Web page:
Back in July we talked about the District of Columbia court loss on their handgun ban in Wrenn v D.C. That was the case which brought to light the District’s version of a “good cause” law, claiming that citizens should be forced to show “good cause” as to why they wanted a permit. Having tanked there, that seemed to be the end of the story until their inevitable (or so I thought) appeal to the Supreme Court.
Turns out it wasn’t so inevitable after all. They’re not going to appeal, which might make you wonder why such a non-event merits further discussion. But it does, primarily because of the reason they chose not to appeal. (Free Beacon)
The attorney general of Washington, D.C., announced on Thursday that the city would not appeal to the Supreme Court a federal appeals court decision striking down a provision in its strict gun-carry law.
“Public safety is, and has always been, my paramount concern,” Attorney General Karl Racine said in a statement. “I continue to believe the District’s ‘good reason’ requirement is a common-sense, and constitutional, gun regulation. However, we must reckon with the fact that an adverse decision by the Supreme Court could have wide-ranging negative effects not just on District residents, but on the country as a whole.”
Racine said he made the decision after consulting with elected officials in the city.
There’s no question that D.C. doesn’t want to begin just issuing permits for gun ownership willy-nilly to any old citizen who thinks the Second Amendment entitles them to that right. (And they may not even now. Despite being ordered to by the courts there are still only a handful of permits in the district.) So why not fight it all the way to the top?
The D.C. Attorney General and the Mayor have clearly been discussing the long game here rather than their own immediate desires. It doesn’t require any stretch of the imagination to read into what Racine meant when he said that a loss in the Supreme Court could have, “wide-ranging negative effects not just on District residents, but on the country as a whole.” At the moment, the “good cause” question is up in the air and they don’t want to be the ones to send the concept crashing into the constitutional dust bin across the land.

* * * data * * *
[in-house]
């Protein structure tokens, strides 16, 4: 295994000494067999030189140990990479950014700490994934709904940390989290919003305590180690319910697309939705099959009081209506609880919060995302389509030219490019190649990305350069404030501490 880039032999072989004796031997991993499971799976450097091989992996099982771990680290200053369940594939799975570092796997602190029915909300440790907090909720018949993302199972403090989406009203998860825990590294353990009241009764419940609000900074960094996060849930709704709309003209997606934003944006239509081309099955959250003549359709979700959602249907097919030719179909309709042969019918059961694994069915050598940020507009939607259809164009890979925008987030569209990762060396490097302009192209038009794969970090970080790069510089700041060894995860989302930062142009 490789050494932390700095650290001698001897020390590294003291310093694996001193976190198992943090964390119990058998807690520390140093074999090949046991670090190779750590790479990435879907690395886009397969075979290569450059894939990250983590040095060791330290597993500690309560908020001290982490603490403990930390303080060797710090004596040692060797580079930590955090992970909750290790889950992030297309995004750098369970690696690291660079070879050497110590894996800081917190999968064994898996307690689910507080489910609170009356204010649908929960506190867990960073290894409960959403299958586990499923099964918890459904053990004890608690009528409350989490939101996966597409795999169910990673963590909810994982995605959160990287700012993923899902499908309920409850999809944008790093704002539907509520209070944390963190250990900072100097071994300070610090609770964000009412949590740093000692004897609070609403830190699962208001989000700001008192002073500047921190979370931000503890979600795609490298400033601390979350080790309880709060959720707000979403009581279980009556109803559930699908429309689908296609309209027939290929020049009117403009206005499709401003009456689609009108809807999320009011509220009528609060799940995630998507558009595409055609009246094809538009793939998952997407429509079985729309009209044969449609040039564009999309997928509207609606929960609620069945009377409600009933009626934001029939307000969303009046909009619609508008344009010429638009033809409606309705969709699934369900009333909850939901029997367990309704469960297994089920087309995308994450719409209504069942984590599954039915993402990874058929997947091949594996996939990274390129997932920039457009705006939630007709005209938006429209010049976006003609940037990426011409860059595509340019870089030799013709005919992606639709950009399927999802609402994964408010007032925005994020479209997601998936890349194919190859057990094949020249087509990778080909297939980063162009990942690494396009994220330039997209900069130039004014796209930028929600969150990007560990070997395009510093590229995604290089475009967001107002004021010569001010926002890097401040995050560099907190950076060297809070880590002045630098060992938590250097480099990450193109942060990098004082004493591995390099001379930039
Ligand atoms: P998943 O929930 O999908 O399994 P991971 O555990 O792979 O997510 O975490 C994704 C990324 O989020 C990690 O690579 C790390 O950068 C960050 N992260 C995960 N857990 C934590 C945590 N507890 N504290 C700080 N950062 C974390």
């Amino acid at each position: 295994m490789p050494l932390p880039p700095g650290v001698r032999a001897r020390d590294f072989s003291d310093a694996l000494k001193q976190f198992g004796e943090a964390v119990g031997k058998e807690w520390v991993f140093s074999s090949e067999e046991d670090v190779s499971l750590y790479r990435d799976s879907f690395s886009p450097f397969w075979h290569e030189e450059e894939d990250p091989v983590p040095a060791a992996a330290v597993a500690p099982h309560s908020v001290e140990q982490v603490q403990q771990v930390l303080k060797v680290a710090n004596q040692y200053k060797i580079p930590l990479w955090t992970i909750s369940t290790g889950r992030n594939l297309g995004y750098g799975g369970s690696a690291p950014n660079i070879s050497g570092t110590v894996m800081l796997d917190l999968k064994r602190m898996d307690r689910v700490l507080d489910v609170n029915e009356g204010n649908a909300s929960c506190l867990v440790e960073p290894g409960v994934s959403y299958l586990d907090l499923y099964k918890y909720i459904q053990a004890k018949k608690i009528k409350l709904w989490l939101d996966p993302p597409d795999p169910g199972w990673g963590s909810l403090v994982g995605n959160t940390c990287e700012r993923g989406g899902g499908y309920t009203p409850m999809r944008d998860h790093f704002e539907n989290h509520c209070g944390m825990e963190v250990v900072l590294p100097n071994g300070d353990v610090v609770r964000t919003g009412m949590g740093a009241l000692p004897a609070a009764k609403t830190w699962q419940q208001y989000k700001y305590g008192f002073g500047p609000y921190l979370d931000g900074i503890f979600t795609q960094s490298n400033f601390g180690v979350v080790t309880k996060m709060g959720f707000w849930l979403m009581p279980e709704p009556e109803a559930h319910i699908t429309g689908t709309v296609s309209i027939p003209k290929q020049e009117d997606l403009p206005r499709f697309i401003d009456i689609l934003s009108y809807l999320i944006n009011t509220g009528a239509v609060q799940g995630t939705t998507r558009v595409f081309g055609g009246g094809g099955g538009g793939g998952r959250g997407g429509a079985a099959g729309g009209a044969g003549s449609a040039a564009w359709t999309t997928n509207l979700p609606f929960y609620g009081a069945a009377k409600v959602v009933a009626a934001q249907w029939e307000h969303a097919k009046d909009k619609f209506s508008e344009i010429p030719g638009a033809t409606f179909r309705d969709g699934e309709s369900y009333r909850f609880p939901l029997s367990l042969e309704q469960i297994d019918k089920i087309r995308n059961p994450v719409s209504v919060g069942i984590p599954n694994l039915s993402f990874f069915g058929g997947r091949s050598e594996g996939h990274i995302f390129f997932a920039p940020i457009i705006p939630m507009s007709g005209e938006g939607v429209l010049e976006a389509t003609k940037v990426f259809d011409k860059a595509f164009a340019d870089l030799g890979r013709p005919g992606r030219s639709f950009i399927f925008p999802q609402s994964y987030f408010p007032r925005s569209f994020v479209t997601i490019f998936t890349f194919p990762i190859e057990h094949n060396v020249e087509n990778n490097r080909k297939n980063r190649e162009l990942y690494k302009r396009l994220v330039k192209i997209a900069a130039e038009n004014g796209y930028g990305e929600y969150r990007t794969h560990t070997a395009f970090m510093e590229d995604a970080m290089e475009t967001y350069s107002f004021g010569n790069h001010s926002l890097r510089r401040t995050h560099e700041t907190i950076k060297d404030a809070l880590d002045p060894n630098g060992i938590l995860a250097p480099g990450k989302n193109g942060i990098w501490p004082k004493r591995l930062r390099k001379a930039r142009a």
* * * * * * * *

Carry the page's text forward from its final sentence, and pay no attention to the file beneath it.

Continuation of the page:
It all comes down to a couple of other cases which are hanging around out there. The biggest is obviously Peruta v. California which was allowed to stand when the Supremes failed to take up the appeal. California had also put forward a “good cause” law and it was upheld by the 9th Circuit. With the SCOTUS refusing to hear it, that means that it still stands as precedent. But if they took up Wrenn and lost, that would pretty much wipe out Peruta and any other states attempting a similar maneuver in the process.
We’re obviously going to need another test case to run up the flagpole if there’s any hope of clearing this up once and for all. Assuming that happens, I hope that the justices consider the following question. Which of these sentences makes more sense to you?
- You need to show the court a good reason why you should be able to exercise your constitutional rights.
- The court needs to show you why you shouldn’t be able to exercise your constitutional rights.
Just something to think about.